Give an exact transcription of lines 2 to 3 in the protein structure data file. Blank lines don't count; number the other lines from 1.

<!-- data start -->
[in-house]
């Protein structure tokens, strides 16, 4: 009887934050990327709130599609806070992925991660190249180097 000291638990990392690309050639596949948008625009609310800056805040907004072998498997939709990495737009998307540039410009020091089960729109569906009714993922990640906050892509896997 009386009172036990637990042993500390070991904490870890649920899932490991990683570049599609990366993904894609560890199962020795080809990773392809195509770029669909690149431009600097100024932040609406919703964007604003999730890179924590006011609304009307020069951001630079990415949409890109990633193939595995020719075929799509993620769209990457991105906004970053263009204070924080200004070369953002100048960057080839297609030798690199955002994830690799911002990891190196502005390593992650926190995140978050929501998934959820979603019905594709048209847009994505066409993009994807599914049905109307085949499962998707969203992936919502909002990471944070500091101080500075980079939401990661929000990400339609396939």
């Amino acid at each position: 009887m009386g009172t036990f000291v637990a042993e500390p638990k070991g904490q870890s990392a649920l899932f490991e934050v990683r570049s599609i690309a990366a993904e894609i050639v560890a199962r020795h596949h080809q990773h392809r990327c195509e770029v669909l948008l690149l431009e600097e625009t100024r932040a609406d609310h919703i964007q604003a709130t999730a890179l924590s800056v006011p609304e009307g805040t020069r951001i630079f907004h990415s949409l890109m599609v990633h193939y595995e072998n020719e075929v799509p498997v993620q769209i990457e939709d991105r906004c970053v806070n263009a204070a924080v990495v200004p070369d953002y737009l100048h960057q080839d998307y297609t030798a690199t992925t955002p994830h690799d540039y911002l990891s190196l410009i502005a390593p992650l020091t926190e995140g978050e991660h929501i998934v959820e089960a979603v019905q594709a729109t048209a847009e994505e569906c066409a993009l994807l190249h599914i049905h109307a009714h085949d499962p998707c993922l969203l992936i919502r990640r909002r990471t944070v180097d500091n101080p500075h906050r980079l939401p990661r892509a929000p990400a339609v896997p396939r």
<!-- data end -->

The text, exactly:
């Protein structure tokens, strides 16, 4: 009887934050990327709130599609806070992925991660190249180097 000291638990990392690309050639596949948008625009609310800056805040907004072998498997939709990495737009998307540039410009020091089960729109569906009714993922990640906050892509896997 009386009172036990637990042993500390070991904490870890649920899932490991990683570049599609990366993904894609560890199962020795080809990773392809195509770029669909690149431009600097100024932040609406919703964007604003999730890179924590006011609304009307020069951001630079990415949409890109990633193939595995020719075929799509993620769209990457991105906004970053263009204070924080200004070369953002100048960057080839297609030798690199955002994830690799911002990891190196502005390593992650926190995140978050929501998934959820979603019905594709048209847009994505066409993009994807599914049905109307085949499962998707969203992936919502909002990471944070500091101080500075980079939401990661929000990400339609396939």
């Amino acid at each position: 009887m009386g009172t036990f000291v637990a042993e500390p638990k070991g904490q870890s990392a649920l899932f490991e934050v990683r570049s599609i690309a990366a993904e894609i050639v560890a199962r020795h596949h080809q990773h392809r990327c195509e770029v669909l948008l690149l431009e600097e625009t100024r932040a609406d609310h919703i964007q604003a709130t999730a890179l924590s800056v006011p609304e009307g805040t020069r951001i630079f907004h990415s949409l890109m599609v990633h193939y595995e072998n020719e075929v799509p498997v993620q769209i990457e939709d991105r906004c970053v806070n263009a204070a924080v990495v200004p070369d953002y737009l100048h960057q080839d998307y297609t030798a690199t992925t955002p994830h690799d540039y911002l990891s190196l410009i502005a390593p992650l020091t926190e995140g978050e991660h929501i998934v959820e089960a979603v019905q594709a729109t048209a847009e994505e569906c066409a993009l994807l190249h599914i049905h109307a009714h085949d499962p998707c993922l969203l992936i919502r990640r909002r990471t944070v180097d500091n101080p500075h906050r980079l939401p990661r892509a929000p990400a339609v896997p396939r």